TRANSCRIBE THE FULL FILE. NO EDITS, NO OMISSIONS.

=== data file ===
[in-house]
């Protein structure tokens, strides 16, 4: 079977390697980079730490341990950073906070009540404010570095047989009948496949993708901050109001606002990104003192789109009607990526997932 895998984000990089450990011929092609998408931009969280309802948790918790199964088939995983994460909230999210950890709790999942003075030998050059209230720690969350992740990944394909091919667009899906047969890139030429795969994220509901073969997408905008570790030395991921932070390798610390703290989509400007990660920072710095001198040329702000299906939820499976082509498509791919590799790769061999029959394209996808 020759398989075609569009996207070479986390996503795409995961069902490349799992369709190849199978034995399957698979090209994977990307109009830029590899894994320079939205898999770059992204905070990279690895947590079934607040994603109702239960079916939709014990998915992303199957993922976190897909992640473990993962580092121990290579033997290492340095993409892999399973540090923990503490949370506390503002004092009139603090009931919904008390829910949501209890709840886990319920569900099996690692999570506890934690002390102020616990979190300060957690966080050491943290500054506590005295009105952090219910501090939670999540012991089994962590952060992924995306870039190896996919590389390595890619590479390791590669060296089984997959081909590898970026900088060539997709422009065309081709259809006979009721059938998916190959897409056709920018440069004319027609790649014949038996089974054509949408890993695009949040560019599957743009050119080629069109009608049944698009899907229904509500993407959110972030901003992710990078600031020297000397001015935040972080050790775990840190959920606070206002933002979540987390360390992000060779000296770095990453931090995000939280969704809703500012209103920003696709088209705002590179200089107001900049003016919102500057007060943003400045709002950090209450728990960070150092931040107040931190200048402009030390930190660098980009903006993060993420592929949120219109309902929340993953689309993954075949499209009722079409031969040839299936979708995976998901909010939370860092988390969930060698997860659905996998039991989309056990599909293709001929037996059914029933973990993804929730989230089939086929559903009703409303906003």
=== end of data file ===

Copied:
[in-house]
């Protein structure tokens, strides 16, 4: 079977390697980079730490341990950073906070009540404010570095047989009948496949993708901050109001606002990104003192789109009607990526997932 895998984000990089450990011929092609998408931009969280309802948790918790199964088939995983994460909230999210950890709790999942003075030998050059209230720690969350992740990944394909091919667009899906047969890139030429795969994220509901073969997408905008570790030395991921932070390798610390703290989509400007990660920072710095001198040329702000299906939820499976082509498509791919590799790769061999029959394209996808 020759398989075609569009996207070479986390996503795409995961069902490349799992369709190849199978034995399957698979090209994977990307109009830029590899894994320079939205898999770059992204905070990279690895947590079934607040994603109702239960079916939709014990998915992303199957993922976190897909992640473990993962580092121990290579033997290492340095993409892999399973540090923990503490949370506390503002004092009139603090009931919904008390829910949501209890709840886990319920569900099996690692999570506890934690002390102020616990979190300060957690966080050491943290500054506590005295009105952090219910501090939670999540012991089994962590952060992924995306870039190896996919590389390595890619590479390791590669060296089984997959081909590898970026900088060539997709422009065309081709259809006979009721059938998916190959897409056709920018440069004319027609790649014949038996089974054509949408890993695009949040560019599957743009050119080629069109009608049944698009899907229904509500993407959110972030901003992710990078600031020297000397001015935040972080050790775990840190959920606070206002933002979540987390360390992000060779000296770095990453931090995000939280969704809703500012209103920003696709088209705002590179200089107001900049003016919102500057007060943003400045709002950090209450728990960070150092931040107040931190200048402009030390930190660098980009903006993060993420592929949120219109309902929340993953689309993954075949499209009722079409031969040839299936979708995976998901909010939370860092988390969930060698997860659905996998039991989309056990599909293709001929037996059914029933973990993804929730989230089939086929559903009703409303906003």